Second Circuit - First Step Act of 2018

United States v. Holloway, 956 F.3d 660 (2d Cir. 2020). A defendant’s release from prison does not moot the appeal of a § 404(b) motion when the court could still reduce an undischarged term of supervised release. Eligibility for § 404(b) relief depends only on whether the Fair Sentencing Act modified the statutory penalties for the violation under which the defendant was sentenced. Eligibility for § 404 relief of is not governed by 18 U.S.C. § 3582(c)(2), and a court considering such a motion is not constrained by §1B1.10(a)(2)(b).

United States v. Johnson, 961 F.3d 181 (2d Cir. 2020). Eligibility for a sentence reduction pursuant to § 404(b) of the First Step Act depends on the statute of conviction, not the defendant’s actual conduct.

United States v. Martin, 974 F.3d 124 (2d Cir. 2020). Section 404(b) of the First Step Act, which permits a court to reduce a sentence for a covered offense, does not permit a court to reduce a completed imprisonment term, even when the defendant remains incarcerated for crimes committed while incarcerated on a covered offense.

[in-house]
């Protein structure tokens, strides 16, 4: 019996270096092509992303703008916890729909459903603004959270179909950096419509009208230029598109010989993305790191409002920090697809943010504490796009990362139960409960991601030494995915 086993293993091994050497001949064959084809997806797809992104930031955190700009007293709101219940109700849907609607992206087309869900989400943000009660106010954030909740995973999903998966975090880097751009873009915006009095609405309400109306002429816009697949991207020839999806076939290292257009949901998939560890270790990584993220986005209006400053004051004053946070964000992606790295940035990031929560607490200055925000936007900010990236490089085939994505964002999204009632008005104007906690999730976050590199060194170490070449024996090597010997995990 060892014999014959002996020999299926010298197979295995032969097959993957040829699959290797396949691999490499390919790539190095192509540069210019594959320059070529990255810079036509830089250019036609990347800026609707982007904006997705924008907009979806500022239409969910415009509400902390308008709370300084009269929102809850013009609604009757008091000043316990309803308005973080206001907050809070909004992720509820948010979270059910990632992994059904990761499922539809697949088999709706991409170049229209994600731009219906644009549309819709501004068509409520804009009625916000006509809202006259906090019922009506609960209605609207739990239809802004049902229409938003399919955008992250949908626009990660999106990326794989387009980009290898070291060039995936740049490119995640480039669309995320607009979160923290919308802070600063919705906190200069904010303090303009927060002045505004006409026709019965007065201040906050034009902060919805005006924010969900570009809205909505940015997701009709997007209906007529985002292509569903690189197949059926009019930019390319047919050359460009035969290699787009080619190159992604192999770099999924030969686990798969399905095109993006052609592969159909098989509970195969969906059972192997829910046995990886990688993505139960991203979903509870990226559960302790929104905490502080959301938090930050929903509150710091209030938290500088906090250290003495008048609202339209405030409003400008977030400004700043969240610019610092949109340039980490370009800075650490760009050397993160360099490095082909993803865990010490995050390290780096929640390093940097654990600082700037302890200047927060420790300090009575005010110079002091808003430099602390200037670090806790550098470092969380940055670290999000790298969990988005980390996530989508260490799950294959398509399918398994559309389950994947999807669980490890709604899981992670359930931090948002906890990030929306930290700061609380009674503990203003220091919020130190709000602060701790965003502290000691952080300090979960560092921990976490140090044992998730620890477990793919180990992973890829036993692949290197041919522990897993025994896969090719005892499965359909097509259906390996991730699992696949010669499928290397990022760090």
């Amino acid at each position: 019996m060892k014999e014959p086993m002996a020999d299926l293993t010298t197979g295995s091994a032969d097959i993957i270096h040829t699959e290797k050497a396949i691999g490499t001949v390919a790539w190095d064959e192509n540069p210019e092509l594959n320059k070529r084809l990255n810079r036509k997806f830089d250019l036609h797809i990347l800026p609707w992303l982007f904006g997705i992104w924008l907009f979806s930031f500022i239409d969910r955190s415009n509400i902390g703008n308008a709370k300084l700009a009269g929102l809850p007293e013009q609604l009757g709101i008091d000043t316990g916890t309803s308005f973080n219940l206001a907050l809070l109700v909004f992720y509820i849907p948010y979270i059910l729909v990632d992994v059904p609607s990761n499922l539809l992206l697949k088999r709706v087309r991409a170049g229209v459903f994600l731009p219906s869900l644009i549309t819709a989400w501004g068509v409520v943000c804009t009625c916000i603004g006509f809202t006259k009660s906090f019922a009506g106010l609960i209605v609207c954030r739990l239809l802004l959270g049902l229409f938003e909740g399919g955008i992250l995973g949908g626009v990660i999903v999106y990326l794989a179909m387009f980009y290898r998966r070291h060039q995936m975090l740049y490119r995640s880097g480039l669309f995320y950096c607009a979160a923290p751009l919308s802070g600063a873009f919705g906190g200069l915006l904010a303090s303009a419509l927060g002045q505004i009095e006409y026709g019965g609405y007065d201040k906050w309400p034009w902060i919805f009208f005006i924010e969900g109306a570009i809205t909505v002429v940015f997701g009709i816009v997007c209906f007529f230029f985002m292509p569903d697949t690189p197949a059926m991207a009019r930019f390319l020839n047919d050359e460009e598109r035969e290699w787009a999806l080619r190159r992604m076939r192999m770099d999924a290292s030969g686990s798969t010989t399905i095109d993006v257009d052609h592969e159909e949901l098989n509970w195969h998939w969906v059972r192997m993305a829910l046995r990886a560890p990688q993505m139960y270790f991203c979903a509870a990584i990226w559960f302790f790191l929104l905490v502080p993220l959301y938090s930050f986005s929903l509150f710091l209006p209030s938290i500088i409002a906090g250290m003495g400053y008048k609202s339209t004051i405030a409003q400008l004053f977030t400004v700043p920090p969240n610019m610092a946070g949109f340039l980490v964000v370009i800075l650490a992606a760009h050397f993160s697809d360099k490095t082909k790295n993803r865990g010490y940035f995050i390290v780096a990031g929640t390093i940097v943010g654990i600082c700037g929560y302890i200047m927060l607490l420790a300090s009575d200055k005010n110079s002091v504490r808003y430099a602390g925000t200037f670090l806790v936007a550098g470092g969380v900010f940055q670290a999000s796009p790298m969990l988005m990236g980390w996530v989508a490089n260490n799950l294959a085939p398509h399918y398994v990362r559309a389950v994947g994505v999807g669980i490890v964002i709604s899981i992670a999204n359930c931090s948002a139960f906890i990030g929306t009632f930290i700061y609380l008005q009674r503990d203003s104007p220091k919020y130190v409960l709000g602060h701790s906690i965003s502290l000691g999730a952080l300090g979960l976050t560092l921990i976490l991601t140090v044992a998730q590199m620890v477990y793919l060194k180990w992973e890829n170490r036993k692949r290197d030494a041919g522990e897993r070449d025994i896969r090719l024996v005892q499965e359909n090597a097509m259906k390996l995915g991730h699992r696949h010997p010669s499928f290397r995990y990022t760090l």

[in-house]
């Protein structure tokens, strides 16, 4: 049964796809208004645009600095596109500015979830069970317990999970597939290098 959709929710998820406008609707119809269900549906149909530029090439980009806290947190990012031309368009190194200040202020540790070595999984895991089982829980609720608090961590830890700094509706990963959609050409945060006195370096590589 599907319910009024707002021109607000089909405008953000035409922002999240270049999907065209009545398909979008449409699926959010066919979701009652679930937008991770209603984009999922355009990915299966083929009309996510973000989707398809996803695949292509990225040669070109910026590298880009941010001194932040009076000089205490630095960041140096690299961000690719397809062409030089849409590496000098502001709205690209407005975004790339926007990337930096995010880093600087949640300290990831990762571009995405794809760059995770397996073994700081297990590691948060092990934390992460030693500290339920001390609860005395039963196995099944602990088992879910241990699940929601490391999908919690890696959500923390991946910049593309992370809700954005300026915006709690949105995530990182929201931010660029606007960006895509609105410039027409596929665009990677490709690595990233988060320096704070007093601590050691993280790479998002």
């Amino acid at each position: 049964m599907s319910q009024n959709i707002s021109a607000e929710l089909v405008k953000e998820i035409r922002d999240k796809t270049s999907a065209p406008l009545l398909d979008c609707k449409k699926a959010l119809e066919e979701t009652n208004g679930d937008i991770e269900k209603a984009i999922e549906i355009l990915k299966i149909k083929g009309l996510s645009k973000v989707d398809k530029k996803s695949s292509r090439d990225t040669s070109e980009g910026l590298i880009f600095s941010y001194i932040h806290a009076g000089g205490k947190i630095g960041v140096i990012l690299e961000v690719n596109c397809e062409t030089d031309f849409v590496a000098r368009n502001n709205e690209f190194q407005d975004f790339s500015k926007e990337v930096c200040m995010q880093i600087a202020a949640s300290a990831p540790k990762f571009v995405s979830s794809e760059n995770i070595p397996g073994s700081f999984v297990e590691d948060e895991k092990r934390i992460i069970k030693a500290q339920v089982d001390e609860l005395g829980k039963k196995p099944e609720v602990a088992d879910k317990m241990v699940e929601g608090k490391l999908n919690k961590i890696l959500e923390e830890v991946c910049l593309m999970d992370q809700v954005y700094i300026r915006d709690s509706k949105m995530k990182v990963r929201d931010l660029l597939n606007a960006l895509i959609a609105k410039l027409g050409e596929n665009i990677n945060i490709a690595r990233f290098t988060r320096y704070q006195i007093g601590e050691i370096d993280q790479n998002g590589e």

United States v. Moore, 975 F.3d 84 (2d Cir. 2020). Section 404(b) of the First Step Act, which permits a court to impose a reduced sentence for a covered offense, does not require plenary resentencing. A court is not required to recalculate the Guidelines range, except to reflect changes flowing from the Fair Sentencing Act.

United States v. Brooker, 976 F.3d 228 (2d Cir. 2020). The policy statement at §1B1.13 governing compassionate release does not apply to motions brought by defendants. In such cases, courts may independently determine what “extraordinary and compelling” reasons justify release.

United States v. Chestnut, 989 F.3d 222 (2d Cir. 2021). The defendant’s release from prison mooted his compassionate release motion. The motion was based on COVID-19 risks and care of his children and did not relate to the length of his supervised release term.

United States v. Bryant, 991 F.3d 452 (2d Cir. 2021). The First Step Act amended the criteria for the application of increased mandatory minimum penalties in drug trafficking offenses. These changes do not apply to a defendant seeking a sentencing reduction under § 404(b) of the First Step Act.

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